PALEOENVIRONMENTAL FACTORS CONTROLLING MICROBIALITE BIOHERM DEPOSITION AND DISTRIBUTION IN THE GREEN RIVER FORMATION
2009 Portland GSA Annual Meeting (18-21 October 2009)
BUCHHEIM, H. Paul1, AWRAMIK, Stanley M.2, and LEGGITT, V. Leroy1, (1) Department of Earth and Biological Sciences, Loma Linda University, Loma Linda, CA 92350, email@example.com, (2) Department of Earth Science, University of California, Santa Barbara, Preston Cloud Research Laboratory, Santa Barbara, CA 93106
( 10/2009 )
The Eocene Green River Formation of Wyoming, Utah, and Colorado contains the most diverse and abundant occurrences of lacustrine microbialites known. One of the largest oil fields in the Uinta Basin, Utah, is sourced from a 30 m thick, 4 km long microbialite/oolite bioherm that has produced close to a million barrels of oil. Outcrop exposures of analogous bioherms occur in the Piceance Creek Basin (Colorado), Fossil Basin (Wyoming), and Green River Basin (Wyoming). These occurrences provide analogs for exploration of petroleum in other lake basins.
Recently described microbialite bioherms up to 9 m thick from the La Barge area of the Green River Basin of Wyoming may provide the best outcrop analogs. The bioherms are composed of domical and columnar stromatolites, some 2 to 3 meters in diameter, as well as ooids, oncoids, calcified caddisfly larval cases, and other carbonate components. Laterally, bioherms are discontinuous (each up to 150 m in diameter); however, the lake-margin bioherm system is found in a large arc (over 250 km) across the western, northern, and eastern greater Green River Basin. Bioherms grade laterally into adjacent calcitic lake facies over a distance of 100 meters and into dolomitic oil shales of the Wilkins Peak Member over 15 km.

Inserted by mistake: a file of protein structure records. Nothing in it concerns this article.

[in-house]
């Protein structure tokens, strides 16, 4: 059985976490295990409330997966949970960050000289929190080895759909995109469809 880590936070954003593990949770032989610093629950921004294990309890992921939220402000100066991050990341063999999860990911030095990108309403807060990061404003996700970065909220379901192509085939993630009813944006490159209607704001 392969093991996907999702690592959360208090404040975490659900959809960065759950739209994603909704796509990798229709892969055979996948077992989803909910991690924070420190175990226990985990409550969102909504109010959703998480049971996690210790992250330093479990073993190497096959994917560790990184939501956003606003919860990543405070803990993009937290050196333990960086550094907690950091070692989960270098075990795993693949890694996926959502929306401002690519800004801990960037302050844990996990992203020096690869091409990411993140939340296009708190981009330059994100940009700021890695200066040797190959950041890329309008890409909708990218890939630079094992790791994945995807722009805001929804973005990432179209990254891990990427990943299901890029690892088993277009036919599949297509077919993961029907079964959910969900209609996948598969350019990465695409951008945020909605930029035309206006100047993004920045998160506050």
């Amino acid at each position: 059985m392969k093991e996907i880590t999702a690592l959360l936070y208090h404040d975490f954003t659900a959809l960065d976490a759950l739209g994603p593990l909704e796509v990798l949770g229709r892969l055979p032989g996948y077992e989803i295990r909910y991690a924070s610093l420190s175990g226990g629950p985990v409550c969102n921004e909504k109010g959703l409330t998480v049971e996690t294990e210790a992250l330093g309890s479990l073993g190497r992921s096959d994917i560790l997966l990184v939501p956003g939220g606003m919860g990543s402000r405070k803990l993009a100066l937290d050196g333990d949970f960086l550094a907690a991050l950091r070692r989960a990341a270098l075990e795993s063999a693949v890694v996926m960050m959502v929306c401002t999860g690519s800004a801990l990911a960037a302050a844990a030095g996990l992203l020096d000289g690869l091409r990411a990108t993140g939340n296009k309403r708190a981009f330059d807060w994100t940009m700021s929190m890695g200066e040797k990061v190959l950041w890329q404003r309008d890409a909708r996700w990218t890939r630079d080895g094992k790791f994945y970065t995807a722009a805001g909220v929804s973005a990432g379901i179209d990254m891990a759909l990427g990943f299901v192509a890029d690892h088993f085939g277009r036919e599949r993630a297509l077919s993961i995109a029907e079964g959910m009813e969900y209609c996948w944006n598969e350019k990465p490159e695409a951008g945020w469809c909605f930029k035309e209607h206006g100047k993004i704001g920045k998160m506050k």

Since thick microbialites are reservoir rocks in some oil fields, it is important to understand the paleoenvironmental conditions that favor the formation of bioherms over biostromes. In the southeastern part of the Green River Basin, biostromes are the exclusive megastructure of microbialites, whereas in the northwest to northeast part of the basin bioherms occur in addition to biostromes. The biostromes are found in facies sequences interpreted to be balanced-filled lake deposits where regressions and transgressions over very low gradients were frequent. Bioherms appear to have been favored by under-filled lake basin conditions, where localized fresh-water deposition was restricted to the lake margins.
The Green River Formation bioherms provides valuable insights into the exploration of microbialites as petroleum reservoirs in ancient lake basins. Further study of the bioherms of the Green River Formation should provide data that will help to better understand their origin, stratigraphic, and spatial location in ancient lake basins.